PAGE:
Peder D4

Discussion of politics and other odious things

Sunday, August 20, 2006

Free speech vs National Security

My previous post mentioned the Strib's desire to treat terrorism as solely a law enforcement problem. This past week saw a highly publicized court decision calling for a halt to the 'eavesdropping' program on the argument that it's harming the ability for journalists and professors to communicate with contacts overseas. The ability to get inside of enemy correspondence is crucial in any war. Moreso against terrorists who rely so much on camoflauge and anonyminity. This ruling makes a law enforcement approach much more difficult. So the Strib is unhappy with it, right? Of course not:
Federal District Judge Anna Diggs Taylor of Detroit has ripped a yawning hole in Bush administration's claims that it can use warrantless electronic surveillance on communications between people in the United States and people abroad who have a possible connection to Al-Qaida. This is a big victory for American civil liberties, at least temporarily.
No explanation is made to bolster the constitutional arguments put forth here. The editorial even calls the judges reasoning brilliant. Well, the NY Times, no friend of the Bush administration, has an interesting article here (registration required).
Even legal experts who agreed with a federal judge’s conclusion on Thursday that a National Security Agency surveillance program is unlawful were distancing themselves from the decision’s reasoning and rhetoric yesterday.
They said the opinion overlooked important precedents, failed to engage the government’s major arguments, used circular reasoning, substituted passion for analysis and did not even offer the best reasons for its own conclusions.
I understand the desire to protect civil liberties. I share that desire. If I had a magic wand I'd roll back considerable amounts of government power. But this is a case of misplaced anger. There's a pretty good post about this from Andy McCarthy at NRO. He highlights some hypocricy in the arguments against. But his closing lines get at the heart of the problem.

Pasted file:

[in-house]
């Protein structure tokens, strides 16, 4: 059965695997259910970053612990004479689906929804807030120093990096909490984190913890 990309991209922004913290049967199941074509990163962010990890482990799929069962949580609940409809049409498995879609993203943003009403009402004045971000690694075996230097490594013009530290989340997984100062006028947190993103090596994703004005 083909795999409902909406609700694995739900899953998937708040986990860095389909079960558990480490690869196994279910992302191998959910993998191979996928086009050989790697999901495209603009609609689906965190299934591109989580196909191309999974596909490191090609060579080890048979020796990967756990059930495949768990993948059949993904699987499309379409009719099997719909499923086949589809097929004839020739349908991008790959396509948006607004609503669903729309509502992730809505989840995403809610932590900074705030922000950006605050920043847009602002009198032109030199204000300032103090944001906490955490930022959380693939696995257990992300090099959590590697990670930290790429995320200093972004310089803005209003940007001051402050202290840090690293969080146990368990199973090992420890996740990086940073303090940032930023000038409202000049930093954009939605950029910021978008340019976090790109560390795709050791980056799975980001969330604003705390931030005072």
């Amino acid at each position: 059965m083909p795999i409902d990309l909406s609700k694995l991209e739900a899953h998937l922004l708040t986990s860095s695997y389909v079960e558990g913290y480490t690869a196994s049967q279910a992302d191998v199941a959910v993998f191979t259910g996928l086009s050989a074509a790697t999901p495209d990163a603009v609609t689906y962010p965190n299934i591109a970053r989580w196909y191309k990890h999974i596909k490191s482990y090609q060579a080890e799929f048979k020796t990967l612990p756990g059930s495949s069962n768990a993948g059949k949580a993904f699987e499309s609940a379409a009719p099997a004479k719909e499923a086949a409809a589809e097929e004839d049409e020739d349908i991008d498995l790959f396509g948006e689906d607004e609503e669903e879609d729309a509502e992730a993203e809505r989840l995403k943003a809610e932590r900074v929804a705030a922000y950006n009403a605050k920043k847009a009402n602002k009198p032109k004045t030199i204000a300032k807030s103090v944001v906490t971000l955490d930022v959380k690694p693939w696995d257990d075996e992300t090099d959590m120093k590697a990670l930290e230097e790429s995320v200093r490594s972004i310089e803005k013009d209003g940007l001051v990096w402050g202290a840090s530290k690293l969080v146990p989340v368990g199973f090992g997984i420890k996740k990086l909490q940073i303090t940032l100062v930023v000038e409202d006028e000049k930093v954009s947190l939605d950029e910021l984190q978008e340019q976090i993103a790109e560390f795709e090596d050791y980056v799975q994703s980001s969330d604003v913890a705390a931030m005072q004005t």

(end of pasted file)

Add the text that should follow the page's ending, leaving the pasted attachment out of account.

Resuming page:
So which is it? Is the TSP leak a big nothing that changed no one's behavior, or a bombshell that changed everyone's behavior? Evidently, it depends on which scenario the Left believes will damage the Bush administration more on any given day.
A large portion of the left believes that Bush is a more important opponent than any set of terrorists. Frankly that's shameful.

Friday, August 11, 2006

Tunnel Vision

Some time around 9/12 some of the Dem leadership went on TV and mentioned that missle defense system wouldn't have done anything to prevent 9/11. That's true, I thought, but somewhat beside the point. Armored divisions wouldn't stop people on jet-liners either, but scrapping them probably wouldn't make us any safer. I was reminded of that when reading this Strib editorial today:

Candidate George W. Bush loved to lampoon the Clinton administration's emphasis on law enforcement and the legal system as tools against terrorism. They were too wimpy for him; a good, strong military action against a terror-sponsoring state was more his kind of action. And so military action we got. In Afghanistan it was essential, but in Iraq it was not. There it has increased manyfold the number of terrorists targeting the United States and worldwide animosity toward it.

Meanwhile, patient, meticulous police work in Britain and elsewhere identified and monitored this plot by a smallish, nonstate group of criminal terrorists until the need to take them down became urgent.

The rest deals with the importance of policework and cooperation between nations. That's all important. No one disputes that. The problem lies in treating the situation as if that's all that's important. Larger terrorist orginizations require training camps. These are much harder to run without sympathetic nations. Weapon development requires the same type of hands-off space. Nations can also be essential when it comes to using large amounts of money. International terrorism relies on these types of places. They also provide a safe haven.